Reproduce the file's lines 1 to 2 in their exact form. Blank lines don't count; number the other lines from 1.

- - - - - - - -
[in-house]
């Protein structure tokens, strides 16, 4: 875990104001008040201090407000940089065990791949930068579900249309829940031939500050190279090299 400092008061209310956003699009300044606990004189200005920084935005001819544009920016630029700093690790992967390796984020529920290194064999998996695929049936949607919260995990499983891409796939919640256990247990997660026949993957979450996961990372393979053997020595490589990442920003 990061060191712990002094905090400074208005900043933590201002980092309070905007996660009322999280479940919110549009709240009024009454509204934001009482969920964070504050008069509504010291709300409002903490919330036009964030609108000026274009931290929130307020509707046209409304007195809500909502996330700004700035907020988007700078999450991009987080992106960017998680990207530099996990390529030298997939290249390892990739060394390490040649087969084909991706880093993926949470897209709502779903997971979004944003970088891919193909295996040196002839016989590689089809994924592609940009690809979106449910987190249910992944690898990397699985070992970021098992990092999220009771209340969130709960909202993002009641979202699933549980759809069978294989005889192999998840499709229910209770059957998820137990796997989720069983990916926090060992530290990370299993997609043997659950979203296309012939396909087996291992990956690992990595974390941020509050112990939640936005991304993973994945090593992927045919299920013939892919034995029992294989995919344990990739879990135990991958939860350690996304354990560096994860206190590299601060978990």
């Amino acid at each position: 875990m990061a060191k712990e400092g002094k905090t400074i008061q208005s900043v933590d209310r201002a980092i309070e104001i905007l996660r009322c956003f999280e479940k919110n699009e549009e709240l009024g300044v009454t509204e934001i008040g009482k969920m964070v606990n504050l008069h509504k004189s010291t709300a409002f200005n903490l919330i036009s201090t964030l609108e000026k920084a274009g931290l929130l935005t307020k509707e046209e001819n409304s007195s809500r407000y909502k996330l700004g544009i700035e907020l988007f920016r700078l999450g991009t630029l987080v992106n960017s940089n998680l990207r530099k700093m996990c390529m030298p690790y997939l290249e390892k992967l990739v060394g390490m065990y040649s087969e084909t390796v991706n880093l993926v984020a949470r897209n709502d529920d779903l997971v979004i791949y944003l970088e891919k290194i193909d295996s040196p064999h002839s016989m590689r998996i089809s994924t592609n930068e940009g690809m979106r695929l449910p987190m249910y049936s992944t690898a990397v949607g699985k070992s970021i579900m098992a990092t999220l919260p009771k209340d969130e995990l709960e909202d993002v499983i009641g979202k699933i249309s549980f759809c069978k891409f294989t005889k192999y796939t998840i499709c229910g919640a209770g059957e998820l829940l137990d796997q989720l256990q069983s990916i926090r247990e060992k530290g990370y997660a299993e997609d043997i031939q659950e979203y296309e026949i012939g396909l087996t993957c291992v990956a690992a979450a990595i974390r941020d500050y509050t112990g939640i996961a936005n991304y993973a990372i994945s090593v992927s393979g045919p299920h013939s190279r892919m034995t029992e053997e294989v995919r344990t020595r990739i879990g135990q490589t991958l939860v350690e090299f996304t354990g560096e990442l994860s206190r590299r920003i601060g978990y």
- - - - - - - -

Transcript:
[in-house]
């Protein structure tokens, strides 16, 4: 875990104001008040201090407000940089065990791949930068579900249309829940031939500050190279090299 400092008061209310956003699009300044606990004189200005920084935005001819544009920016630029700093690790992967390796984020529920290194064999998996695929049936949607919260995990499983891409796939919640256990247990997660026949993957979450996961990372393979053997020595490589990442920003 990061060191712990002094905090400074208005900043933590201002980092309070905007996660009322999280479940919110549009709240009024009454509204934001009482969920964070504050008069509504010291709300409002903490919330036009964030609108000026274009931290929130307020509707046209409304007195809500909502996330700004700035907020988007700078999450991009987080992106960017998680990207530099996990390529030298997939290249390892990739060394390490040649087969084909991706880093993926949470897209709502779903997971979004944003970088891919193909295996040196002839016989590689089809994924592609940009690809979106449910987190249910992944690898990397699985070992970021098992990092999220009771209340969130709960909202993002009641979202699933549980759809069978294989005889192999998840499709229910209770059957998820137990796997989720069983990916926090060992530290990370299993997609043997659950979203296309012939396909087996291992990956690992990595974390941020509050112990939640936005991304993973994945090593992927045919299920013939892919034995029992294989995919344990990739879990135990991958939860350690996304354990560096994860206190590299601060978990």